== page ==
Oct 29, 2008, 06:38AM

A Quick Lesson in Subgenres

Stereoscope Jerk Explosion's new record La Panthere Pop shows a band trying too hard to recreate a lost soul classic.

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Upon my first visit to Cosmic Groove—a kitschy, velour-laden record store tucked away down a narrow street in Montpellier, France—I was struck by how effectively it covered all possible retro-cool touchstones. There were Asics-like high tops along the windowsill, stacks of Bruce Lee t-shirts in the back, and plenty of James Brown on vinyl. Every bit of music and merchandise had been calculated and well chosen. I was later informed that Cosmic Groove was not just a record store but also an actual label (Les Disques Cosmic Groove) specializing in funk and soul.

Its main attraction is a five-piece psychedelic-funk band, the Stereoscope Jerk Explosion, which, since 2004, has experimented with different styles, from beat-scene jerk music to bossa nova, and even sitar funk. Now, four years and several 7" releases later, this French band is ready to present its full feature length debut. La Panthere Pop packs enough funky rhythms, friendly melodies, and cute stylistic flourishes to please your average Dusty Groove collector. But despite the band’s successful melding of classic and exotic sounds—mixing Hammond organ with sitar—the unvarying tempo and modern sheen is such that the album constantly teeters between bold fusion and informed lounge band work.       

The problem with La Panthere Pop is that it attempts to fit a dozen niche markets into one album. First, this is a concept album (supposedly) that is meant to be listened to like a movie soundtrack. I've written about this practice before and how tricky it can be to pull off the desired effect. In this case, the band's cinematic vision results in half a dozen or so "Interludes" and even a "Postlude." It's charming if not a little bit too image-conscious. That can also be said for the miniature comic book that comes with your CD purchase. The band seems primarily inspired by the psychedelic sounds of 1960s rock but also includes brief forays into a handful of other genres. "Sitarmania" opens like a Thievery Corporation Bengali rip before adopting a chorus that recalls The Marvelettes' "I'll Keep Holding On." "Per La Riviera Tolonesa" sways tranquilly on a light bossa groove. And on "Interlude Promenade des British," the band manages to evoke an upbeat luau environment in just 39 seconds.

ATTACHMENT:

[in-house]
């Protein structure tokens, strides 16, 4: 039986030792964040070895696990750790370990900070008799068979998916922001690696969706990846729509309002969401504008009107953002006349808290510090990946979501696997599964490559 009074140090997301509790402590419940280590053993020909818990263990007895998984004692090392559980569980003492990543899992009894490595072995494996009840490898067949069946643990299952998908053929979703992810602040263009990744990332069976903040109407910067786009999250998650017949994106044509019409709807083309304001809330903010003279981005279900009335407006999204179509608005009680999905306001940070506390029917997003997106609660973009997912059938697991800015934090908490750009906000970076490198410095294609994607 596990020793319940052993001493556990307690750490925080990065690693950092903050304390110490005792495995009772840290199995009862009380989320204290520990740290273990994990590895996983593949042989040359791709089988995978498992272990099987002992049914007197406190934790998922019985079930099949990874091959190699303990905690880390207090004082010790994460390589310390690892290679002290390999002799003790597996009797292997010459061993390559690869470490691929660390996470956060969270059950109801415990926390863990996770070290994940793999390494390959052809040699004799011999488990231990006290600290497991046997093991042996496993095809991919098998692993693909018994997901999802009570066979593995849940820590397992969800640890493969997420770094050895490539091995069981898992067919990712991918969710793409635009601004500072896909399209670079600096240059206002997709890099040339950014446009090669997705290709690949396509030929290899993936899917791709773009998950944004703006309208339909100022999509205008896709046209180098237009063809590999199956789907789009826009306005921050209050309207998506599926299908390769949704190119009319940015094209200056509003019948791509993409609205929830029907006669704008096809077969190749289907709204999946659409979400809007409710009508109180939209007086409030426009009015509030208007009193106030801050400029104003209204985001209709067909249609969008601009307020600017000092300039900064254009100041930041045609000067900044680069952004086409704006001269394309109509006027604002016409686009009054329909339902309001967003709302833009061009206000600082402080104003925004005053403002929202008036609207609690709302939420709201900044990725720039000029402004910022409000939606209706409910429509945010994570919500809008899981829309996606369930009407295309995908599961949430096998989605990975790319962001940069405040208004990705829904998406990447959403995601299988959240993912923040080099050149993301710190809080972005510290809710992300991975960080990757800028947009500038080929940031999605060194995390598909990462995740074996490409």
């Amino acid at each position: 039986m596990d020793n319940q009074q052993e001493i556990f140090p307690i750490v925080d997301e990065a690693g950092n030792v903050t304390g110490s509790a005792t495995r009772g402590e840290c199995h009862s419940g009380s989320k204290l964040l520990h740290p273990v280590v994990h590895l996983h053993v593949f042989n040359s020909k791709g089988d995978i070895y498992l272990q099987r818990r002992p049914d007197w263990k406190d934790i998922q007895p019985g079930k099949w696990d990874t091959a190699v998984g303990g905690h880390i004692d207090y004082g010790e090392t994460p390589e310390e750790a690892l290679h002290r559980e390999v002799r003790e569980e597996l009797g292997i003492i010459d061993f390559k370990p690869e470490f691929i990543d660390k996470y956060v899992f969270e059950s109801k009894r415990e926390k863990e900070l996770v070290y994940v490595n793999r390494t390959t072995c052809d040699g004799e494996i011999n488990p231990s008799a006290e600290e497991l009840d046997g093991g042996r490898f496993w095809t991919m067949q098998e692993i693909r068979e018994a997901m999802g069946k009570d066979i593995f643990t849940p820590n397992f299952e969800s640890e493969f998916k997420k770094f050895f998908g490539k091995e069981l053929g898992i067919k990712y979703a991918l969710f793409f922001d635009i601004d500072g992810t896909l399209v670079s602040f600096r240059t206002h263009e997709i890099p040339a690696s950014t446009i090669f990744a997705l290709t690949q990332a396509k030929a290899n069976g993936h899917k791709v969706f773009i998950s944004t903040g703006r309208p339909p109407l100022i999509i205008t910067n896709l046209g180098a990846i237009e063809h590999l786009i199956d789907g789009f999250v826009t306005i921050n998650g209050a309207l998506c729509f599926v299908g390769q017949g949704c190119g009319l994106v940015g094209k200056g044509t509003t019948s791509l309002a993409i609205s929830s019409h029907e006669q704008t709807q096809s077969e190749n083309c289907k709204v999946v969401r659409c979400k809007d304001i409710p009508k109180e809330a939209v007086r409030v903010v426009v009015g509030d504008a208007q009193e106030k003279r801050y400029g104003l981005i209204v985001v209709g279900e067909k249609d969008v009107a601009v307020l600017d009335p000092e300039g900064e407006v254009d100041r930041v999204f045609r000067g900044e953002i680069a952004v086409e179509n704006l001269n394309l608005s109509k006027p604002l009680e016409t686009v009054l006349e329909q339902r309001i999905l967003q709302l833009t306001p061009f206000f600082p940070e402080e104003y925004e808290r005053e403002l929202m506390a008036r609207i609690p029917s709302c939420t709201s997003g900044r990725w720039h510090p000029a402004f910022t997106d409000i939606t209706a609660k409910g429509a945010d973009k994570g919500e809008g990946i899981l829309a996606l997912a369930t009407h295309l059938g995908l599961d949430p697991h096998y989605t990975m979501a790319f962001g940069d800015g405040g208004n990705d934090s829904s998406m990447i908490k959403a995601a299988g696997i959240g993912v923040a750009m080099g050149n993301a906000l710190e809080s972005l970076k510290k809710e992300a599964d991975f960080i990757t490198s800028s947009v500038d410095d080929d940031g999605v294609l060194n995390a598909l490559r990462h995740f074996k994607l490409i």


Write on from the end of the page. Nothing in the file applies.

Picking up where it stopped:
The most exciting numbers, however, are the more straightforward rock singles. "Fuzz Party" is a searing double punch of Marie Julie Arnal's exuberant Hammond and one persistent fuzz-filled guitar riff. The song feels like an elongated jam session with everyone contributing his or her part. "Bumblebee" opens up with a spicy drum beat, baseball-time organ, and eventually yields to some rapid guitar picking. In the waning moments of the song, light backup murmurs saunter in to add to the ambiance. Throughout the album, vocals are used sparingly, only as a musical accoutrement which never overwhelms the instrumentation.            

While there are moments that benefit from the band's ambitious musical scope, on a whole, the adventuring leaves them sounding kind of stale. Instead of really exploring a groove, they dart from one aesthetic to another without ever breaking the surface. Moreover, the modern touch and production of the album has the potential to turn off some listeners. Unlike The El Michaels Affair or The Menahan Street Band who have put out instrumentals that are both raucously funky and clear, La Panthere Pop has too many soft edges. Just like with Black Water Gold, another Dusty Groove collectible by the band African Music Machine, this album feels almost overly organized, not leaving any room for spontaneity.   

Perusing around Cosmic Groove led me to think that I was being pegged down. Am I really part of a consumer base that falls for anything with a bass line and a retro touch? If I like soul music am I expected to like Bruce Lee? Likewise, La Panthere Pop is such a grab bag of hip subgenres that the listener might get the feeling that they are being conned into something. The band's experimentation and dabbling in different sounds is undoubtedly genuine, but the result is anonymity. Several critics have said that this album sounds like some unknown rip-roaring club ensemble back in the 60s or 70s. That may be a positive for some bands, but I get the feeling that Stereoscope Jerk Explosion aspire to more than proficient replication. As long as they restrain themselves from trying to pack an entire catalogue into one album, I'm sure that this won't be the last time we hear from the band.


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